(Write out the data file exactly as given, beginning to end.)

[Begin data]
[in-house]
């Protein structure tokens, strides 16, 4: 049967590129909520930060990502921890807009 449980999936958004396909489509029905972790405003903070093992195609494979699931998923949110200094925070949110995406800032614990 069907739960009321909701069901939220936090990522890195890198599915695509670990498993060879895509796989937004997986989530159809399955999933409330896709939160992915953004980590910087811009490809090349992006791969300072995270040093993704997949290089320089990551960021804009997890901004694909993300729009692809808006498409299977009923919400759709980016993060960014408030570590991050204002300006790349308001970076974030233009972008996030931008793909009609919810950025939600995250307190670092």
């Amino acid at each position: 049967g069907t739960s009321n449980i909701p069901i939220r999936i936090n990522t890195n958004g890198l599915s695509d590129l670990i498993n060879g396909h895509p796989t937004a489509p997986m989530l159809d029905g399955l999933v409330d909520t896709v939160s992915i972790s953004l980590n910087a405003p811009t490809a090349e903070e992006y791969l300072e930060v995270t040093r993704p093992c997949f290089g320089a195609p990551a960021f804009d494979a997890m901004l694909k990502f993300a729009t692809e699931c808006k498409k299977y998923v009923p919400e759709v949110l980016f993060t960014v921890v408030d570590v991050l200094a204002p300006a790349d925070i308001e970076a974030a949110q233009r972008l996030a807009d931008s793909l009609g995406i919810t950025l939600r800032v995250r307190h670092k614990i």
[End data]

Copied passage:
[in-house]
């Protein structure tokens, strides 16, 4: 049967590129909520930060990502921890807009 449980999936958004396909489509029905972790405003903070093992195609494979699931998923949110200094925070949110995406800032614990 069907739960009321909701069901939220936090990522890195890198599915695509670990498993060879895509796989937004997986989530159809399955999933409330896709939160992915953004980590910087811009490809090349992006791969300072995270040093993704997949290089320089990551960021804009997890901004694909993300729009692809808006498409299977009923919400759709980016993060960014408030570590991050204002300006790349308001970076974030233009972008996030931008793909009609919810950025939600995250307190670092």
């Amino acid at each position: 049967g069907t739960s009321n449980i909701p069901i939220r999936i936090n990522t890195n958004g890198l599915s695509d590129l670990i498993n060879g396909h895509p796989t937004a489509p997986m989530l159809d029905g399955l999933v409330d909520t896709v939160s992915i972790s953004l980590n910087a405003p811009t490809a090349e903070e992006y791969l300072e930060v995270t040093r993704p093992c997949f290089g320089a195609p990551a960021f804009d494979a997890m901004l694909k990502f993300a729009t692809e699931c808006k498409k299977y998923v009923p919400e759709v949110l980016f993060t960014v921890v408030d570590v991050l200094a204002p300006a790349d925070i308001e970076a974030a949110q233009r972008l996030a807009d931008s793909l009609g995406i919810t950025l939600r800032v995250r307190h670092k614990i």